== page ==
Rapid Stability in Legs & Spine
Rapid Stability - The Most Important Factor in Vertical Jump Height & Speed?
While not typically understood, my bias is that rapid stability may be the most important factor not only in vertical jump training for sports, but in improving sports performance and reducing injury risks at the same time for all explosive sports movements.
So stability simply means control and we may use terms interchangeably.
Stability as related to vertical jump is related to the stability or control of the ankles, knees, hips and spine as you jump and land.
There are muscles around the ankles knees, hips and spine that are called stabilizer muscles.
These muscles are small and lie deep in the body, surrounding most all the joints but for this conversation we will focus on the joints of the ankles, kness, hips and spine.
The stabilizers basically connect two bones together.
Stabilizers Hold Bones Together
The stabilizers have a simple job which is to hold the joints of the ankles, knees, hips and spine together as these joints move, bend and straighten.
How Muscles Work in Jumping
Downward Movement of the Body
As an athlete prepares to jump, they drop their body down towards the ground first.
This action bends the ankles, knees, hips & spine joints.
Big Jumping Muscles
When these joints bend, the big jumping muscles of the calves, hamstrings, quadriceps, glutes and back stretch like rubber bands.
This critically important stretch, loads these elastic muscles.
This stretch stimulates these muscles to contract and move back in the opposite direction, shortening fast and generating a great deal of force which rapidly straightens the ankles, knees, hips and spine.
Then the feet are pushed into the ground and the forces from the big jumping muscles essentially pressing the feet down into the ground.
The ground doesn't give way and these downward forces of the feet and body into ground essentially pushes the body up vertically, in the opposite direction, up into the air.
Stabilizer Muscles in Jumping
So as the ankles, knees, hips and spine bend, as the body lowers in preparation for the jump, the stabilizer muscles are working to hold these joints together.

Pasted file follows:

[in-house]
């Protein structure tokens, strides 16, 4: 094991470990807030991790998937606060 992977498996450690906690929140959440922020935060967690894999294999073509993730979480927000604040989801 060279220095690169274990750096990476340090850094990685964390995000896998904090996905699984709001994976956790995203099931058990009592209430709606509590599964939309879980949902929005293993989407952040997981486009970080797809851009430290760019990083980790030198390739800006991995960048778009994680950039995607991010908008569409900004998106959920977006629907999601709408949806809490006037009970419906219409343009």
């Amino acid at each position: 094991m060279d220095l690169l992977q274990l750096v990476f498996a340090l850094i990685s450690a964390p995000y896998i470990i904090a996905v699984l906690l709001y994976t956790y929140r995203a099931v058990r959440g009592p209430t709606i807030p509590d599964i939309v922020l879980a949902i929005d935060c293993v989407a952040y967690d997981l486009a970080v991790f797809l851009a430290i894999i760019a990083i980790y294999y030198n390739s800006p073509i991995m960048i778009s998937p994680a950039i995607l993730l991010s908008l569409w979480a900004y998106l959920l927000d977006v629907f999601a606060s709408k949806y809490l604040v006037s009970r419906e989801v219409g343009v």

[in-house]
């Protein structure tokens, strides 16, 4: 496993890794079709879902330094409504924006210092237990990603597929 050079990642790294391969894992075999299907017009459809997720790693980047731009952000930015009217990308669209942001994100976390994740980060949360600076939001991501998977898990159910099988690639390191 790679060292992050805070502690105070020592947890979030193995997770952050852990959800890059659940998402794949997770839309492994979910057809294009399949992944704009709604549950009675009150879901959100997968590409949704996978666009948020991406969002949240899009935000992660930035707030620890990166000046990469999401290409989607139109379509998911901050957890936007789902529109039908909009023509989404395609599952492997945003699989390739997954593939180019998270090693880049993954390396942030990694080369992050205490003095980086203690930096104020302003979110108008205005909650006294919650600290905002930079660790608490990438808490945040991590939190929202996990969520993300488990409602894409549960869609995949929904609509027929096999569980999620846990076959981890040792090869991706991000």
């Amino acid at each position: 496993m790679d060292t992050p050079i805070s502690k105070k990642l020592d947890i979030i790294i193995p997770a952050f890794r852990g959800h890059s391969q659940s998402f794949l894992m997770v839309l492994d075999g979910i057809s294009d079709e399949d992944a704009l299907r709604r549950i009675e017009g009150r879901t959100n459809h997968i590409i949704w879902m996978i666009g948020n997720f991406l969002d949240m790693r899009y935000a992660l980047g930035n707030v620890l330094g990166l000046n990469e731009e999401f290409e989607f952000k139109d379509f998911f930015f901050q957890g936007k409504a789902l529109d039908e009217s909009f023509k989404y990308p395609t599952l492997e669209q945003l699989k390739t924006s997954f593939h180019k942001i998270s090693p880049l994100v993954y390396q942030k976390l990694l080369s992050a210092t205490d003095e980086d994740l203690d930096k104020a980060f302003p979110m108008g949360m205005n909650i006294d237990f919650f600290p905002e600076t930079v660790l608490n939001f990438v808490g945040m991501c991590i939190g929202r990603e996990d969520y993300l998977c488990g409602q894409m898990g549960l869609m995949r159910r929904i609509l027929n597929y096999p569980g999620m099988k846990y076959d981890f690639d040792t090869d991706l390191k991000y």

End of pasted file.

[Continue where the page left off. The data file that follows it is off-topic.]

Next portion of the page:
This is needed because the jumping muscles are pulling hard on leg and spine bones and these forces would pull the joints apart if the small stabilizer muscles weren't also working hard to hold these joints together (as the body lowers and then moves back up vertically as the athlete jumps up off the ground).
Avoiding Lateral Movements
If it wasn't for the joint stabilizer muscles working to stabilize the joints of the ankles, knees, hips and spine, the legs and body would move sideways or laterally. This would negatively impact the vertical jump, reducing both the height and speed of the vertical jump.
This is super important!
We don’t just want stability or control of these joints, but we need stability really, really fast!
If the stabilizer muscles contract or work slowly, the big jumping muscles, as they contract very forcibly, could cause injury to these joints (the ankles, knees, hips and spine).
Understand that these small stabilizer muscles need to actually go to work before the big muscles start to stretch or shorten (contract). More importantly, the stabilizers have to contract quickly to start working before the big muscles fire and created their huge forces on the bones & joints.
So, these small stabilizer muscles can't just take their time contracting to hold these joints together. They have to fire fast to already be working when the big muscles go to work!
What Goes Up...
Are the stabilizer muscles done once the body leaves the ground in a jump? NO!
They're still working while the body is in the air, still holding the joints together.
When the body returns to the ground the weight or load on the ankle, knees, hips and spine can be 3-4 or maybe even 6-8 times the weight of the body.
It is extremely important to understand that the stabilizers are likely working their hardest as the body returns to the ground when all these huge forces are on these joints.
Stabilizer Training, Conditioning & Injury Prevention
When the stabilizers are conditioned properly, they will work to stabilize or hold the joints together, protecting the joints from injury.
Note that many strength programs don't focus on the training & conditioning of the stabilizers. This actually reduces vertical jump height, speed and increases injury risk!
Ground Contact Time
There’s a technical concept called “ground contact time” in jumping and sprinting that applies here so let’s touch on it.
If you’re training to jump high and fast, the longer your feet are on the ground, the slower and lower you will jump.
Reducing Ground Contact Time
So the objective is to reduce how long the feet are in contact with the ground to jump faster & higher.
Stabilizers & Ground Contact Time
The better you are at quickly stabilizing the ankles, knees, hips and spine, the less time your feet are on the ground (which mean’s less ground contact time) and the faster you will move, and the faster and higher you will jump.
Stabilizer Training & Conditioning
In simple terms, make sure the stabilizers are well trained and conditioned as they have to start working fast (before the jump starts) and have to continue to work as the athlete leaves the ground, moves through the air and then they have to work even harder as the body returns to the ground!
They need to be trained to be fast, explosive, strong and must have endurance to hold their contraction for a long period of time.
If that's not enough, they must be prepared to do that over and over again as an athlete, specifically a volleyball athlete in this case, jumps over and over in a match or worse in a 3- or 4-day event.